Re: No till - No yield
>Well... first of all your conclusions are invalid for several reasons
the first of which is your assumption that broad beans are good competitors in unplowed fields...
in my garden and indeed the natives (american indians) area well aware that annual legumes are very poor competitors with weeds, and additionally there is good evidence that they are highly sensitive to soil compaction that may result from no-till soils during planting and or in any soil lacking sufficient organic matter (especially heavy clays)...
dry lands are notoriously lacking in organic matter...
secondly, your planting method may need changing... because drilling works for plowed soils with fertilzer does not mean the timing or the method would be valid for natural farming....
finally you say nothing about treatment or conditions of the fields you plant using natural farming...
ie what are the weed and grass competitors...do you mow them.. or what else..... also the amount of mulch would be highly improtant in this equation both to supress weeds and grass and conserve moisture...
finally planting into perrential grass fields is problematic in non-irrigated areas because they use a greater percentage of the soil moisture..
also of note is the idea that your previously degraded soil has been restored-...
restoring fertility requires specific vegetative regimes.. and typically degraded sites remain degraded, not because nature can't restore them, but rather.. what took over is not the restorative regime...
also wild fields would likely lack the proper innoculant for braod beans .....
beans don't yield squat without innoculant (with 3-5 years)without fertilizer..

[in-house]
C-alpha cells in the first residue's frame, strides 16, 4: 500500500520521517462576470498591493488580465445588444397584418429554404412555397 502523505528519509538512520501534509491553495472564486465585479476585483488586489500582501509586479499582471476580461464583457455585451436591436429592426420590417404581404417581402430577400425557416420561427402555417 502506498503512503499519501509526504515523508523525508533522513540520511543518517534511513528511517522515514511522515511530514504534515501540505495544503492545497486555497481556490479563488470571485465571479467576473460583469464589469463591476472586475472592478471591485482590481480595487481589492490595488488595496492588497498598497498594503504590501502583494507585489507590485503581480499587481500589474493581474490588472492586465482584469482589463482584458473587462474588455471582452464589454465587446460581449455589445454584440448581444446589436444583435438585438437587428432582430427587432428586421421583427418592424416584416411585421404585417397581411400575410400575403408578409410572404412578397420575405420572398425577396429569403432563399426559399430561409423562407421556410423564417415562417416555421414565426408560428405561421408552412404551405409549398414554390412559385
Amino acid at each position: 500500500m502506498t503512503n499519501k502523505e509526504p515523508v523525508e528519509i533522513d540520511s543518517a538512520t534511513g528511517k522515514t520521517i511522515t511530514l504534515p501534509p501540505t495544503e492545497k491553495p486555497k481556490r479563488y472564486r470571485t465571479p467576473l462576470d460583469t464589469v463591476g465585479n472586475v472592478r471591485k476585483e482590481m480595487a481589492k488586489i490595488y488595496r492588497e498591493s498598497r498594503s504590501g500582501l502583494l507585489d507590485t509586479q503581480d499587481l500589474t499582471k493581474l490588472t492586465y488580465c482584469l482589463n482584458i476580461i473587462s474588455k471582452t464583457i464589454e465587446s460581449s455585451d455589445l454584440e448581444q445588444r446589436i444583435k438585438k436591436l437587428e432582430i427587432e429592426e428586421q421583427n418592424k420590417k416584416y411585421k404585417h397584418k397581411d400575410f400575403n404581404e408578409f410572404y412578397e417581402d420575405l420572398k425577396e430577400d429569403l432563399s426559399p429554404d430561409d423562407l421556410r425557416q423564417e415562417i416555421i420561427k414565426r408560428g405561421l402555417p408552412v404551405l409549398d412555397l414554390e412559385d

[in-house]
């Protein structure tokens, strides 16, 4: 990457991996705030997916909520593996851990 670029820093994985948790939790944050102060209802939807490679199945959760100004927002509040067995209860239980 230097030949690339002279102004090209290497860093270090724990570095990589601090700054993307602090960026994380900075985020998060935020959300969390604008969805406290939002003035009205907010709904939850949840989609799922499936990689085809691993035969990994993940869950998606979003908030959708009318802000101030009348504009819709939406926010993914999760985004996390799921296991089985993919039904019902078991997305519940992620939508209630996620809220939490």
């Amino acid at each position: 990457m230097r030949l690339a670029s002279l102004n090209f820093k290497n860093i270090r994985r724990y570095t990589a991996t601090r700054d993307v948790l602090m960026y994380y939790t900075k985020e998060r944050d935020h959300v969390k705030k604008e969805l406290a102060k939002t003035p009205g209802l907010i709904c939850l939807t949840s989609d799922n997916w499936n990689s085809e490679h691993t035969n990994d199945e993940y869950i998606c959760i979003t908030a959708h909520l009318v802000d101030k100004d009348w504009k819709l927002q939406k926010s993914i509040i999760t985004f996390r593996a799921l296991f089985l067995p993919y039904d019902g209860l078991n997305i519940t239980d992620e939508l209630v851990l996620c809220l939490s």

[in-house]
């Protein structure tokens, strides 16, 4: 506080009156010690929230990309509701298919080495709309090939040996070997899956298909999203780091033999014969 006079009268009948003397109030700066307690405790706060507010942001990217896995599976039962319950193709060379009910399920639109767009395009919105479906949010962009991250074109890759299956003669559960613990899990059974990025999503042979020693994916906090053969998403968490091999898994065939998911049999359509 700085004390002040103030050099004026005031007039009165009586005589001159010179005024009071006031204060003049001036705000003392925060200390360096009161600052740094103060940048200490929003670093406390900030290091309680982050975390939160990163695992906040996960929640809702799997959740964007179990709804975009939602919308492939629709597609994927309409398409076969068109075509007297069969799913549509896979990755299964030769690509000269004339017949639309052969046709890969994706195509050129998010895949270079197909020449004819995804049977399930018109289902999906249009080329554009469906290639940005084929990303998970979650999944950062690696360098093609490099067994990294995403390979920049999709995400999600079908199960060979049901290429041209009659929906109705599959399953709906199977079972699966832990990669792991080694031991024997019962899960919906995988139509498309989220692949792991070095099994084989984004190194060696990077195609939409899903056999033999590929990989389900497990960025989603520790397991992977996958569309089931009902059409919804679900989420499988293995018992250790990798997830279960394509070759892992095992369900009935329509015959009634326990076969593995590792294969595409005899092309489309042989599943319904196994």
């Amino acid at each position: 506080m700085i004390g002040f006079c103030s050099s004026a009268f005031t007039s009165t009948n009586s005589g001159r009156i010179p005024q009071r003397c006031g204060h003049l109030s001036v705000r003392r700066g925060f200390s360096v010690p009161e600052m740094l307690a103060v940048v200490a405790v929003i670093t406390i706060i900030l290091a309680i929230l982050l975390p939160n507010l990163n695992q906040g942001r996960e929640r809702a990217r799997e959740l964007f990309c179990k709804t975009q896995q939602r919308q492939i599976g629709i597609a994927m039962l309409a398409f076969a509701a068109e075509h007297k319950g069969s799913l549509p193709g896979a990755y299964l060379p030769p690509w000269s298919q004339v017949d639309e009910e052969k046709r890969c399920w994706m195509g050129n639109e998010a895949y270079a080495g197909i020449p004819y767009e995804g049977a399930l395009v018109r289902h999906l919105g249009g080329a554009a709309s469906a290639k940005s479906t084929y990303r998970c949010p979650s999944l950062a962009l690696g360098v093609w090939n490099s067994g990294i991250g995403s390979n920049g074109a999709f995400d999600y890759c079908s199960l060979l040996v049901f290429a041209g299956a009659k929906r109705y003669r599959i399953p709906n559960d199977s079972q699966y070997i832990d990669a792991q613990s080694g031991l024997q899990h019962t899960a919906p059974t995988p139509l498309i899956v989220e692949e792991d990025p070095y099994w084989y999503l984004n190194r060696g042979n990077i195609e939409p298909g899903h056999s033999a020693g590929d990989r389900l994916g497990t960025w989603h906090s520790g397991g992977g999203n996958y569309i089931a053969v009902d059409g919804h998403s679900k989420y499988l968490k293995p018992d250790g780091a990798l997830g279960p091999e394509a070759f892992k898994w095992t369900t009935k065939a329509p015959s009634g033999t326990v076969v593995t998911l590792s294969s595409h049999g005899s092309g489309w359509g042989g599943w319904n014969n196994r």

> I have selected broad beans (vicia fabia) to compare Natural Farming with Traditional Farming in the Alentejo region in the South of Portugal.Broad beans are also ideally suited to Natural Farming because they are robust and can grow without fertilizers in an unplowed field and normally compete well with weeds and grasses.
> The beans are sown in autumn and harvested in April. I inserted each bean in an individual hole in the unplowed soil. I never fertilize my soil. My neighbors sow by drilling the beans in the plowed soil. My neighborâs soil has been fertilized for previous crops.
> The soil is heavy clay. The climate is semi-arid: 500-600 mm from October to April; no rain and high temperatures for the rest of the year.
> 2. Natural Farming (no fertilizer, no plowing for 12 years)
> 2a) Field 1 (average soil)
> (25 cm â" no yield)
> 2b) Field 2 (average soil after 3 years of mulching, irrigation)
> (0 cm â" no yield)
> * The grass and weeds in this field crowded out the broad beans at an early stage.
> 2c) Field 3 (best soil)
> (35 cm â" no yield)
> 2d) Garden 1 (very good soil after 10 years of soil improvement)
> (140 cm â" good yield)
> 2e) Garden 2 (good soil after 6 years of soil improvement)
> (120 cm â" good yield)
> 2f) Uncultivated soil (quasi virgin soil between fields, irrigation)